Edmonds's relatives said they have heard nothing from investigators.
"We don't have any new information," said Naomi Crumb, her aunt.
She said her family has received Edmonds's clothing but not a cellphone. They plan to hold a funeral on Monday, but Crumb declined to say where.
One of the injured victims on the trolley reunited at Boston Medical Center yesterday with a man who spent about a half-hour holding her hand and keeping her conscious before rescue workers freed her from the wreckage.
Ben Papapietro, a 19-year-old sophomore at the University of Arizona, was returning to his home in Sudbury from his internship with the Red Sox. He was sitting in the rear car of the packed train when it slammed into the other train.
After the train came to a stop, Papapietro fled with scores of other passengers, fearing the train might explode. But when he heard screaming from the cars, he went back. "It was a matter of how long you could have listened to these people screaming inside the train before you did something," Papapietro said in an interview at MBTA police headquarters. "I guess my breaking point was just sooner than everyone else's."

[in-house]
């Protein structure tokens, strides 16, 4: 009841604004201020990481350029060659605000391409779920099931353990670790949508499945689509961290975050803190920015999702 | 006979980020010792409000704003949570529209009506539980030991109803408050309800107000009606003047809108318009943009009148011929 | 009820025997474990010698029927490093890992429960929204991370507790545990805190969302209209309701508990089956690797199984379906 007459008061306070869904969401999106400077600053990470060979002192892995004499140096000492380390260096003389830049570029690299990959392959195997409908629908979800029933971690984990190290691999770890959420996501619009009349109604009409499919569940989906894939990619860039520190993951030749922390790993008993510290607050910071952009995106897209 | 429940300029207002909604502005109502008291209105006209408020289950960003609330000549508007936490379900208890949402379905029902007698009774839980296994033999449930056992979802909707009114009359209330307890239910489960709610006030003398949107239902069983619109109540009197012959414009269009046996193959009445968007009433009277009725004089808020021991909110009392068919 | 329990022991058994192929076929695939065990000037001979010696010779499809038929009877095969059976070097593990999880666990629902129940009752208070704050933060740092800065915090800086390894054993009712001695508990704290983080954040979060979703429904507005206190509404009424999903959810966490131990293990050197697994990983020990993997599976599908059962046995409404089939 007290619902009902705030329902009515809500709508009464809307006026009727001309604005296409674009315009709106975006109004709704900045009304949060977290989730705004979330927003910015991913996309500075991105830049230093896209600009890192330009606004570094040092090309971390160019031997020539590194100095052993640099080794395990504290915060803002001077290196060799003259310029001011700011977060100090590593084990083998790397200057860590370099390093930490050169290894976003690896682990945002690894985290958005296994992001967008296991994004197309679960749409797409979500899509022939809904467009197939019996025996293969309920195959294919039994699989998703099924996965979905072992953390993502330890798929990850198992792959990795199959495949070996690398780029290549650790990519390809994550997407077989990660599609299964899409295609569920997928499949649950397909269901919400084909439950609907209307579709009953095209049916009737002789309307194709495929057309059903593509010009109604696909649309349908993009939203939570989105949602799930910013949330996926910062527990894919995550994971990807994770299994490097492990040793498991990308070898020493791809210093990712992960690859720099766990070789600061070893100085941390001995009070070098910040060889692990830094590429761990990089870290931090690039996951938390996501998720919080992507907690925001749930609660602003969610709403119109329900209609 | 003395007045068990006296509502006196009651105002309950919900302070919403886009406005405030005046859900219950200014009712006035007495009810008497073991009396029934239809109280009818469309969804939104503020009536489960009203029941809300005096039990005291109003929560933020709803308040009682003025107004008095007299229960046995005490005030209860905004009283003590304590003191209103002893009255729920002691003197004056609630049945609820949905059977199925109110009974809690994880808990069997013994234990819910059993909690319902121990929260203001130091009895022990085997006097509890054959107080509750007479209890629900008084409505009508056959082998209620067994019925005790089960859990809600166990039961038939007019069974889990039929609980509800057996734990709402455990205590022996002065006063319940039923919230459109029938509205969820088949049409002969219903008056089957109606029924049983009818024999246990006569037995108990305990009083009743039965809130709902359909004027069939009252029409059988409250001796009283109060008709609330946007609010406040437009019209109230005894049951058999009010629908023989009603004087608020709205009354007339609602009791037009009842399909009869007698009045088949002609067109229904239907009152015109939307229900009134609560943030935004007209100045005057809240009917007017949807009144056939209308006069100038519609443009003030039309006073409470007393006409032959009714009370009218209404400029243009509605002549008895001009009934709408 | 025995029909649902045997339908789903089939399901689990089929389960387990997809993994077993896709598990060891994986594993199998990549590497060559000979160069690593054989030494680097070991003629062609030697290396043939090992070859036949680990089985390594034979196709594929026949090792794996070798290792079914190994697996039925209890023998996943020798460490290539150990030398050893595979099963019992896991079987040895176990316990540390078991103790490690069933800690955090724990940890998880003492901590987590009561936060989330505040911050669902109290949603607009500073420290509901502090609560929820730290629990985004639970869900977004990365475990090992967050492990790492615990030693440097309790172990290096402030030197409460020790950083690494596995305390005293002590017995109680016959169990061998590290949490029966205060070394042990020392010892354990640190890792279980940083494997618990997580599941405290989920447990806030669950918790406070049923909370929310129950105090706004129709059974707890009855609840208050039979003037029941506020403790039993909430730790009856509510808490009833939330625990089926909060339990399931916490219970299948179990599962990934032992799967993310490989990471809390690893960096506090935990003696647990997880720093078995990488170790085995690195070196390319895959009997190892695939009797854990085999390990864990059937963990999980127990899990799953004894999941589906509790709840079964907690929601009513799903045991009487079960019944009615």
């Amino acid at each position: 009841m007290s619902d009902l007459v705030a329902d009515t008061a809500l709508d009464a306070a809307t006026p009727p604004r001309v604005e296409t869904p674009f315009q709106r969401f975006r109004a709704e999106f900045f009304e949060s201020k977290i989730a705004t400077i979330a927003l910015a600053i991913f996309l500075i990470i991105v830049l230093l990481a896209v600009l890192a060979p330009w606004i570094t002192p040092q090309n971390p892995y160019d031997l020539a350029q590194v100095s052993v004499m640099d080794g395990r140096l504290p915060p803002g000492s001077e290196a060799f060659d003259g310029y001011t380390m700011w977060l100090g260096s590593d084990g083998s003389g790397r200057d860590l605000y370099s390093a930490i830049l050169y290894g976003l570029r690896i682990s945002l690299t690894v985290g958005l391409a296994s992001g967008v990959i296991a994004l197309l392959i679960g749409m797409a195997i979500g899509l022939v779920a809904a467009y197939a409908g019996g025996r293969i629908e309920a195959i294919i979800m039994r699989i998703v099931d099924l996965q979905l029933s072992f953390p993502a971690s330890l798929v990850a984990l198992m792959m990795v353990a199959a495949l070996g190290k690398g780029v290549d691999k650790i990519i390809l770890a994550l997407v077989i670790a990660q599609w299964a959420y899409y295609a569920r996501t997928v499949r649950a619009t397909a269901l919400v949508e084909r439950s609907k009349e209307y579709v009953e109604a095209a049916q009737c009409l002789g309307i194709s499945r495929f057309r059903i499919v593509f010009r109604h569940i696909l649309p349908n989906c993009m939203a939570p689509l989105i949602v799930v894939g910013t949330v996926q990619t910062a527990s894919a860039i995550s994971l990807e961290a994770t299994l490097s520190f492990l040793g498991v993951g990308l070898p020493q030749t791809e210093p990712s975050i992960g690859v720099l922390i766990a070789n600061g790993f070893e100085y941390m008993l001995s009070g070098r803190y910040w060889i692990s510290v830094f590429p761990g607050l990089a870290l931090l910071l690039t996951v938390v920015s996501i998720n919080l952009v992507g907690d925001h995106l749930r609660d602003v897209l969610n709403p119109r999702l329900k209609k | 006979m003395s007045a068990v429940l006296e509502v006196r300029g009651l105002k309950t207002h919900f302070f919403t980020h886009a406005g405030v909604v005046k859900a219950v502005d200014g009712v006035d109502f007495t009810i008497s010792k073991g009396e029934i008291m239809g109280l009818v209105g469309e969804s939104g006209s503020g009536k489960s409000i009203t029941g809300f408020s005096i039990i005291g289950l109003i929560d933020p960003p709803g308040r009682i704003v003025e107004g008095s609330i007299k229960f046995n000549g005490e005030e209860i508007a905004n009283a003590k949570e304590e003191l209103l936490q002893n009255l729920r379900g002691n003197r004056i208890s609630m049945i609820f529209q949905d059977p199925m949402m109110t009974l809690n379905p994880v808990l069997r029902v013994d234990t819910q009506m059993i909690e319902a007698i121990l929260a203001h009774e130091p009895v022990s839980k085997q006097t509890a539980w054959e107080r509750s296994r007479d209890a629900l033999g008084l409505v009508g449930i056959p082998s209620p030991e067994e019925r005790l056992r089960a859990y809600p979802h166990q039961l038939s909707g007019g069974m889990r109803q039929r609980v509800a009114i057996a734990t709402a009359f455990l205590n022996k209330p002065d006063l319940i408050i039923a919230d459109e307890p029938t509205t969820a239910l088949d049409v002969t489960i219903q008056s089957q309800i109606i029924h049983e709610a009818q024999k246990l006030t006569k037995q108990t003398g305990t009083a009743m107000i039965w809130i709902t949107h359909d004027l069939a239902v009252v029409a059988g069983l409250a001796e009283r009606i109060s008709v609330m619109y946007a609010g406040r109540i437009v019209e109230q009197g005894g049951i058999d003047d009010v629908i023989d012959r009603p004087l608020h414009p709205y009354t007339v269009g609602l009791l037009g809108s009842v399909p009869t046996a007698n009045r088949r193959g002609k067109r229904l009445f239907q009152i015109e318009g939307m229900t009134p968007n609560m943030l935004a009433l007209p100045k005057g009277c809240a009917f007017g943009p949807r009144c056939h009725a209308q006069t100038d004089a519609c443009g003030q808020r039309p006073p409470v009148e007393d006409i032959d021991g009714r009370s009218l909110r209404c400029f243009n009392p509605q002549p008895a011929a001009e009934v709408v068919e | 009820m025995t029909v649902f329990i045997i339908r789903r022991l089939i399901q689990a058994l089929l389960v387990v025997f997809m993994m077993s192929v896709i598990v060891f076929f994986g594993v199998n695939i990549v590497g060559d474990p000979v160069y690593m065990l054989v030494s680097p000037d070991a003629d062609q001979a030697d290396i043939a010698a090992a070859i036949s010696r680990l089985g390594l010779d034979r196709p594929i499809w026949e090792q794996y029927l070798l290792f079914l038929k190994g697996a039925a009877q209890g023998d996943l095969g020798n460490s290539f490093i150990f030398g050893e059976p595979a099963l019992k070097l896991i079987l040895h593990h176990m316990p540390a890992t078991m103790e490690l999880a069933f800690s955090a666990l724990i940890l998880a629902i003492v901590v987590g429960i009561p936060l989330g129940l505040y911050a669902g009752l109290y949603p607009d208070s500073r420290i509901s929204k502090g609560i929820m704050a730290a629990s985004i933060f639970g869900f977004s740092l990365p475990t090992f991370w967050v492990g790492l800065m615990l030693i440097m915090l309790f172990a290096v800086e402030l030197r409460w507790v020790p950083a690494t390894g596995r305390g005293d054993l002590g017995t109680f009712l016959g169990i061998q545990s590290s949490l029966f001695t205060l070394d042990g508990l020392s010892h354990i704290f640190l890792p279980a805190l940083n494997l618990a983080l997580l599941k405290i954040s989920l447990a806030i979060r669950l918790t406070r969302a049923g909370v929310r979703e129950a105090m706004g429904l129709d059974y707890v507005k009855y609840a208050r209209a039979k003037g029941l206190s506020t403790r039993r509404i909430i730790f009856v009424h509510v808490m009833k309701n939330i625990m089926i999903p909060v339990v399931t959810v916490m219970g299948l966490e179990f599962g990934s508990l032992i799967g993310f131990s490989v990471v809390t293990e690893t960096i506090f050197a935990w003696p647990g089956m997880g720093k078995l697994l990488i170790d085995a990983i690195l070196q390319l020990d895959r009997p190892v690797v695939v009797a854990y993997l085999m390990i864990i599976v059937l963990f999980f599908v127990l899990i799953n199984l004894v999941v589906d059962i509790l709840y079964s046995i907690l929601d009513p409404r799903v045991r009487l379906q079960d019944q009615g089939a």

When he returned to the train, he found Min Perry, 37, a portfolio manager from Wellesley, who was in the seat behind the train driver and had become trapped. She was bleeding profusely and in agony.
"She was screaming, screaming, the worst screams I've ever heard in my life," he said. "It breaks your heart."
With smoke filling the trolley and flames all around, he took his shirt off, urged her to breathe through it, and to squeeze his hand. "I didn't want this lady to die right in front of me," he said. "I'm trying to keep her going, doing everything I can, but at the same time doing nothing, because I can't do anything. It's the most helpless feeling in the world."
When firefighters and paramedics arrived, Papapietro pleaded with them to help Perry. "I looked back and I'm like, 'Hey, I'm just a person riding the train. Someone needs to help this woman.' "
Yesterday, after they met at the hospital, Papapietro was amazed to see how much she had recovered. Perry had cuts and a broken ankle. "If it wasn't for his actions, she may not be around," said Joe Perry, the victim's husband, at the hospital. "It's hard to put into words your appreciation for his actions. You don't meet people of his caliber."
The acting transit police chief, Paul MacMillan, called Papapietro a hero.
"I think we cloud the definition of hero," MacMillan said. "But under any definition, he's a hero."
At yesterday's news conference in Newton, Higgins said investigators interviewed a second crew member aboard the rear train and the dispatcher responsible for both trains. The two-member crew on the train that was hit had not been interviewed, she said.
Investigators planned to reenact the crash this evening or tomorrow. Higgins said the reenactment will allow investigators a chance to "see what the operators of the train would have seen."
Martin Finucane of the Globe staff and the Associated Press contributed to this story.